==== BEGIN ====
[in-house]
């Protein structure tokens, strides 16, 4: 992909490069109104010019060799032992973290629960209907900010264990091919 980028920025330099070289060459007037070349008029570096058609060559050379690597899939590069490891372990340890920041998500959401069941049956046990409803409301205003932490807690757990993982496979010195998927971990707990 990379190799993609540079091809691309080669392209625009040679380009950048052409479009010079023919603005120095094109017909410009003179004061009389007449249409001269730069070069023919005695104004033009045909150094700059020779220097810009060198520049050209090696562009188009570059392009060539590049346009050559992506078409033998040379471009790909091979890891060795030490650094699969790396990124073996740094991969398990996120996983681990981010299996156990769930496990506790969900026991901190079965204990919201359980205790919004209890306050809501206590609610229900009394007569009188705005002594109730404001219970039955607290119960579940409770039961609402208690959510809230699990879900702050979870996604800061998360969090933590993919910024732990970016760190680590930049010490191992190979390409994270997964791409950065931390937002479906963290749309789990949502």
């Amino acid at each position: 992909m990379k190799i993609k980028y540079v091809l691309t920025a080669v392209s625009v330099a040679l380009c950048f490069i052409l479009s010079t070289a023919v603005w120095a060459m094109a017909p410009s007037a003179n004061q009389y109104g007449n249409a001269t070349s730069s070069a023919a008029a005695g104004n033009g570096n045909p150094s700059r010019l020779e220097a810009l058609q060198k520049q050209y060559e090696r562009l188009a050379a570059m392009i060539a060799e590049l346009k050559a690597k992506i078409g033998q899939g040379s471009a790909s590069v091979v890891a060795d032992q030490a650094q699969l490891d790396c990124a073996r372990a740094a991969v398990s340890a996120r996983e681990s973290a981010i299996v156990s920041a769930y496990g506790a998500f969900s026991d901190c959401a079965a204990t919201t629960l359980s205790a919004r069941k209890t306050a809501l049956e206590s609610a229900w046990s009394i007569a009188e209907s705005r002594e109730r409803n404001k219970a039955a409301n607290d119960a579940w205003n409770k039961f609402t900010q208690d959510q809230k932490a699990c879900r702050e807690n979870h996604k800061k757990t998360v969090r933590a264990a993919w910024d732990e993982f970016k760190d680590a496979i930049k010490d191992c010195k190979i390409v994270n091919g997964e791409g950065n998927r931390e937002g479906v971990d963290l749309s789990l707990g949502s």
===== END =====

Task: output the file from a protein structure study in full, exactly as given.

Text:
[in-house]
């Protein structure tokens, strides 16, 4: 992909490069109104010019060799032992973290629960209907900010264990091919 980028920025330099070289060459007037070349008029570096058609060559050379690597899939590069490891372990340890920041998500959401069941049956046990409803409301205003932490807690757990993982496979010195998927971990707990 990379190799993609540079091809691309080669392209625009040679380009950048052409479009010079023919603005120095094109017909410009003179004061009389007449249409001269730069070069023919005695104004033009045909150094700059020779220097810009060198520049050209090696562009188009570059392009060539590049346009050559992506078409033998040379471009790909091979890891060795030490650094699969790396990124073996740094991969398990996120996983681990981010299996156990769930496990506790969900026991901190079965204990919201359980205790919004209890306050809501206590609610229900009394007569009188705005002594109730404001219970039955607290119960579940409770039961609402208690959510809230699990879900702050979870996604800061998360969090933590993919910024732990970016760190680590930049010490191992190979390409994270997964791409950065931390937002479906963290749309789990949502």
């Amino acid at each position: 992909m990379k190799i993609k980028y540079v091809l691309t920025a080669v392209s625009v330099a040679l380009c950048f490069i052409l479009s010079t070289a023919v603005w120095a060459m094109a017909p410009s007037a003179n004061q009389y109104g007449n249409a001269t070349s730069s070069a023919a008029a005695g104004n033009g570096n045909p150094s700059r010019l020779e220097a810009l058609q060198k520049q050209y060559e090696r562009l188009a050379a570059m392009i060539a060799e590049l346009k050559a690597k992506i078409g033998q899939g040379s471009a790909s590069v091979v890891a060795d032992q030490a650094q699969l490891d790396c990124a073996r372990a740094a991969v398990s340890a996120r996983e681990s973290a981010i299996v156990s920041a769930y496990g506790a998500f969900s026991d901190c959401a079965a204990t919201t629960l359980s205790a919004r069941k209890t306050a809501l049956e206590s609610a229900w046990s009394i007569a009188e209907s705005r002594e109730r409803n404001k219970a039955a409301n607290d119960a579940w205003n409770k039961f609402t900010q208690d959510q809230k932490a699990c879900r702050e807690n979870h996604k800061k757990t998360v969090r933590a264990a993919w910024d732990e993982f970016k760190d680590a496979i930049k010490d191992c010195k190979i390409v994270n091919g997964e791409g950065n998927r931390e937002g479906v971990d963290l749309s789990l707990g949502s």